Getting it wrong is the best way to learn - yes, you read that right. It may not be the most comfortable or intuitive advice as you frantically prep for exams, but research now supports the theory that the more mistakes you make, the better you are learning.
Why are we so afraid of mistakes?
Most of us are products of a learning environment that championed the technique of 'error-free learning'. Regular tests are often seen as demonstrations of knowledge rather than a learning process in themselves.
Under this system, most people lean towards trying their best to avoid mistakes at all costs.
When you think of the biggest mistakes in your life, aren't they also the biggest lessons? The triggers that have helped you to get it right in the end? The truth is that 'error-free learning' makes us cautious and afraid of taking risks that may not turn out perfectly on the first attempt. So, it's time to bin your perfect scores and put some blunders back into your learning process.
Mistakes are good: the evidence
So what's the evidence for embracing mistakes?
- The study by Hays, Kornell N and Bjork RA, 'When and Why a Failed Test Potentiates the Effectiveness of Subsequent Study' revealed that memory improves if people are given a test they will inevitably fail. Essentially, trying and failing to get the correct answer is very helpful to learning.
- Findings by Baycrest researchers in their study 'Learning from your mistakes' suggest that near-miss mistakes help people to learn information better than if no mistakes were made at all.
- A study by Potts and Shanks, 'The benefit of generating errors during learning' showed that when people initially make an incorrect guess and then are given the correct answer, they are more likely to remember the correct information than if they didn't guess to start with.
How to include mistakes in your learning
It's all very well appreciating the benefits of mistake-making in learning, but how can you incorporate this into your own study? Here are a few tips:
- Test your failing: We know what you're thinking, 'What does that even mean?' Obviously don't try this out in the real exam, but when going through your study notes a few weeks beforehand, try to test yourself before you think you're ready. Test yourself before you've even read through your notes, and see what you can learn from the mistakes you make in the practice environment. It is a fantastic way to challenge yourself, and remember that if you're not making mistakes it's clearly too easy.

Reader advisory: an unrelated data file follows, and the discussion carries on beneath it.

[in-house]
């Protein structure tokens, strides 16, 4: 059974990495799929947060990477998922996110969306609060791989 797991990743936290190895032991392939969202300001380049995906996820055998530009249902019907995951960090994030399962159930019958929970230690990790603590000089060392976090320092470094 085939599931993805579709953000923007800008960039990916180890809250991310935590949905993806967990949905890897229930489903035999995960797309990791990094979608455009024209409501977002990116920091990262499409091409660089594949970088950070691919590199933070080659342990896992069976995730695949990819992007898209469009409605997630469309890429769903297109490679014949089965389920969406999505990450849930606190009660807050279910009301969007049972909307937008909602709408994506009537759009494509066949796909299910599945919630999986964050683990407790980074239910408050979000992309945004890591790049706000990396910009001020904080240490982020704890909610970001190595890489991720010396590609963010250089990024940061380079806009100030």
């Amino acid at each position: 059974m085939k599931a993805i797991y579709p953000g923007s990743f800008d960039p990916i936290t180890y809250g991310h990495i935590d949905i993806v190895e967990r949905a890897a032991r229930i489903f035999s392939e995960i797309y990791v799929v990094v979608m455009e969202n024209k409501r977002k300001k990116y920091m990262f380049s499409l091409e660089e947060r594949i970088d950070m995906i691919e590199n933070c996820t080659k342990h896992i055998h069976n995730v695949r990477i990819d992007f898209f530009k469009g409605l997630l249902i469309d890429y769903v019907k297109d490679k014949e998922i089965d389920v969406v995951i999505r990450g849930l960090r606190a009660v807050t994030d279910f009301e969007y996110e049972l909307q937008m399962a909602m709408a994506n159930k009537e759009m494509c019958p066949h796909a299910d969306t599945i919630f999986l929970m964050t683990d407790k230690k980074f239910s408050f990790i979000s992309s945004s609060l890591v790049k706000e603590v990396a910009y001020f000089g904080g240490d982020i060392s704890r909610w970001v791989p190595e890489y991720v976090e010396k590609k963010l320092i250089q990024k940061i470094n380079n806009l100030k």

- Use testing: Testing yourself is a great way to solidify your knowledge, so don't be frightened by the possibility of not getting 100 per cent. Use practice exams, look up questions online or simply interrogate yourself on what you've just read.
- If you don't know, guess: If you're not totally sure, go for it regardless. Whether you get it right or wrong you will know for next time. Take a bit more risk and don't be afraid of the outcome.
- Be positive: Revising for exams can be a stressful experience and if you are fretting over your mistakes it's going to make it even worse. Just remember how valuable getting it wrong really is, and be positive!
If you're looking for an extra boost to your study plan why not get in touch with the subject specialists at Studiosity? Our online service gives you access to real-time help with study problems, so that you can learn from your mistakes and get on track for success!